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Housing help if your home is flooded

Check GOV.UK's live flooding service to see if there is a flood risk in your area.

If you have to leave your home

You must leave your home if the emergency services or the council ask you to.

Flooded houses can be dangerous because of:

  • sewage

  • damaged electrics or a damaged gas supply

Your local council usually has plans in place for emergency evacuation and help during a flood.

Find out more from GOV.UK about help after a flood.

If you are homeless after a flood

Your council must give you emergency accommodation if you're homeless after flooding.

You count as in in priority need for homelessness help from the council.

Contact your council as soon as you can to make a homelessness application.

How to contact your council's homeless team

What is your location?

Repairs after a flood

Your landlord must repair your home so that it is fit for you to live in again.

They must make sure your home meets health and safety standards.

But they do not have to rebuild a property if it is very badly damaged and must be pulled down.

If you have to move out

You may have to move out of your home while repairs are done.

Get your landlord's agreement in writing to say you:

  • had to move out due to flooding

  • can move back in when repairs are done

Ask your landlord how long the repairs could take.

Paying rent on your home and temporary housing

Your landlord might have insurance to cover your rent while repairs are done. The insurance could also pay for temporary housing if you have to stay somewhere else.

If your landlord does not have this insurance, you could ask them to:

  • not charge you rent until repairs are done and you can move back

  • pay some money to help with costs if you have to stay somewhere else, for example a hotel

Private landlords do not have to rehouse you but you could talk to them about it. Get any agreement in writing.

Council or housing association tenants

If you rent from the council or a housing association, they should give you temporary accommodation if you have to move out.

Claiming benefits to help with rent

You could get the universal credit housing element if you have to move out because of essential repairs.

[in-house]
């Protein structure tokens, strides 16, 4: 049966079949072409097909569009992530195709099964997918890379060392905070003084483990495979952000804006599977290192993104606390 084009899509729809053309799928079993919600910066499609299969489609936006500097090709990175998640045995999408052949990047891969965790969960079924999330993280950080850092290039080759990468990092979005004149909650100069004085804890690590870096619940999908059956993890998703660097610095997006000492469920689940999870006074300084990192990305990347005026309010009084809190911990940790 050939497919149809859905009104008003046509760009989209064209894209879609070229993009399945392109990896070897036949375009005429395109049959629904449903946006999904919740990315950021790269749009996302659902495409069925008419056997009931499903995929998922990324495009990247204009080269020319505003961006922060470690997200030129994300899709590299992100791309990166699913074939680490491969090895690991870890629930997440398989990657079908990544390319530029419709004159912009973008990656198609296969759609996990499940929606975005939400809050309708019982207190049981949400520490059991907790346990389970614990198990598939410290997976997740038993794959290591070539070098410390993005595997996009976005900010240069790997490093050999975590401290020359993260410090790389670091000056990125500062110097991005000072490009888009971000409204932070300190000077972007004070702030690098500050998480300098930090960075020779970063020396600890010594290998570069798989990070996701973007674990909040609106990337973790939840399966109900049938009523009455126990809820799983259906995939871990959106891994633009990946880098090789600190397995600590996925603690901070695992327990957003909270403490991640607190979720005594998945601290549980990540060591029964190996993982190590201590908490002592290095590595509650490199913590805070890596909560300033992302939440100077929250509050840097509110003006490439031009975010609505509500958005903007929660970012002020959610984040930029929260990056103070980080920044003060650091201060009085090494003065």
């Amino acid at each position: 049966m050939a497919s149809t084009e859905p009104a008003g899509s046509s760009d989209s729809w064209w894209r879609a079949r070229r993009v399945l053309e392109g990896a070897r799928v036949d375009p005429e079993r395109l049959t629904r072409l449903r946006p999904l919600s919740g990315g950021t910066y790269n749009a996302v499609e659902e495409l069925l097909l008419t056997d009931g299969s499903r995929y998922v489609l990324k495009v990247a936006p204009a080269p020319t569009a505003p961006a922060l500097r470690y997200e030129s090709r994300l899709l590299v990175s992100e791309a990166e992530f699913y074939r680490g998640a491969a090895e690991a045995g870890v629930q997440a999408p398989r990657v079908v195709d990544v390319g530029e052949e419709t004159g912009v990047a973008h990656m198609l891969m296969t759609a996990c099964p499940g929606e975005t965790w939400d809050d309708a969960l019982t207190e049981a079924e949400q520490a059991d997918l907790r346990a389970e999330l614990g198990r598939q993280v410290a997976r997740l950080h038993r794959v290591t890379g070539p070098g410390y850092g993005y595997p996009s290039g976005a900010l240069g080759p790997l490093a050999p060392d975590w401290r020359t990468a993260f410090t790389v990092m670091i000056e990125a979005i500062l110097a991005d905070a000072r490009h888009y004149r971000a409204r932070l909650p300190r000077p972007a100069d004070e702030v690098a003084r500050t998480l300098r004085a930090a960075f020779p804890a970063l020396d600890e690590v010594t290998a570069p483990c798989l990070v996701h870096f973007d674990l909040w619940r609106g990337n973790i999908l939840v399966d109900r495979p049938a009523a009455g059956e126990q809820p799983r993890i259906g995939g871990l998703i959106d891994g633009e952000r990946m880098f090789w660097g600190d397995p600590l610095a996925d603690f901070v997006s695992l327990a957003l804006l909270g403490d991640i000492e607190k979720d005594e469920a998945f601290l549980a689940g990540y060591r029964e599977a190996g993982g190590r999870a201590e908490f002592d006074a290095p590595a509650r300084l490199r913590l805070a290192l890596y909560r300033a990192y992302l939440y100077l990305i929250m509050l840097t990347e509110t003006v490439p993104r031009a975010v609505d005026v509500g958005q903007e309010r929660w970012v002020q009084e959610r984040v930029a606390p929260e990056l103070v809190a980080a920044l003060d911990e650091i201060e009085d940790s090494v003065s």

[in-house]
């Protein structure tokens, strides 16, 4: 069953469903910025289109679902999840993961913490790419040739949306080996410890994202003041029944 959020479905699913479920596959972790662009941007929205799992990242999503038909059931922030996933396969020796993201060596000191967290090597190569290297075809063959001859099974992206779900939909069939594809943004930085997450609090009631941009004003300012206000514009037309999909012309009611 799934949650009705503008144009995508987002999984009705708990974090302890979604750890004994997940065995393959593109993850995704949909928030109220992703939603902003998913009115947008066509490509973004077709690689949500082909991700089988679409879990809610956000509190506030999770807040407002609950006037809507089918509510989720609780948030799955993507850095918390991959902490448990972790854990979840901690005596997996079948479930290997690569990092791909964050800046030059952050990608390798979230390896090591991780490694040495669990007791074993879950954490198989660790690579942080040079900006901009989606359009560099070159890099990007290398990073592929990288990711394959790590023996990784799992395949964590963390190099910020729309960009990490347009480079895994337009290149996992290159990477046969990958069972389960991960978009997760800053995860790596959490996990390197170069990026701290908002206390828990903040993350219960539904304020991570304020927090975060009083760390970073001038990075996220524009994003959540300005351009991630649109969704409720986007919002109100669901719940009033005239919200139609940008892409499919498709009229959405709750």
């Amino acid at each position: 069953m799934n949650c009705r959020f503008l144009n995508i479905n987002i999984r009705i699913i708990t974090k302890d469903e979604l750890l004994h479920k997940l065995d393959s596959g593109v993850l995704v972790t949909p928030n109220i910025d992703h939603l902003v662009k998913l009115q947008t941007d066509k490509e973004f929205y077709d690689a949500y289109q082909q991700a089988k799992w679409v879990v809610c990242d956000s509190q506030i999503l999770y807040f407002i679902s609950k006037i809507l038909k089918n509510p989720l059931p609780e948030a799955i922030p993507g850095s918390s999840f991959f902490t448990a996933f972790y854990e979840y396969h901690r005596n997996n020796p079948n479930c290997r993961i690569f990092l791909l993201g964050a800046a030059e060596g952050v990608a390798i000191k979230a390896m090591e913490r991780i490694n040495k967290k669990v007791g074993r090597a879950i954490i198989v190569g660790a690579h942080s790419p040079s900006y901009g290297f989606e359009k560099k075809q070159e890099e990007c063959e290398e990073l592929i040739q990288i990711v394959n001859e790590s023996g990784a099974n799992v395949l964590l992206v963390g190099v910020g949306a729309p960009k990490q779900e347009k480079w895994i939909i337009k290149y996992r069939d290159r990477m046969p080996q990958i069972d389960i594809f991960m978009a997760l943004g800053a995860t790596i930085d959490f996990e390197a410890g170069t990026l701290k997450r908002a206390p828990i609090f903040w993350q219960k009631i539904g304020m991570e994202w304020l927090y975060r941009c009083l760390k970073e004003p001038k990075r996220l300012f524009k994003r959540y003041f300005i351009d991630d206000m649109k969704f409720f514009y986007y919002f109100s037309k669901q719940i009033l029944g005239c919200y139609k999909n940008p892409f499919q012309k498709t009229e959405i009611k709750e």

If the council gives you emergency housing because of the flooding, you probably need to apply for housing benefit. Ask the council how to do this.

Paying rent for a flooded home

Your landlord might tell you to keep paying rent for your flooded home.

You can ask your landlord for a rent reduction or refund until the property is fixed.

If you cannot live in your home, you can ask your landlord to suspend rent payments.

Check if your tenancy agreement says anything about paying rent if you cannot live in the property for reasons like a flood.

Get any agreement about rent in writing from your landlord.

Damaged belongings

Your landlord is not responsible for replacing or repairing any of your personal belongings that are flood damaged.

You could get help from a local assistance fund.

Homeowner's insurance help

If you own your home, you are usually responsible for repairs due to flood damage.

Check if your insurance covers you for:

  • repair costs if your home is flooded

  • replacing your belongings

  • another place to stay if you have to move out temporarily

  • legal cover and legal advice

Money Helper have more about flood insurance.

If you own a leasehold flat, check if your freeholder's insurance covers any of the repair costs. Buildings insurance should cover flood risks.

Last updated: 3 April 2024

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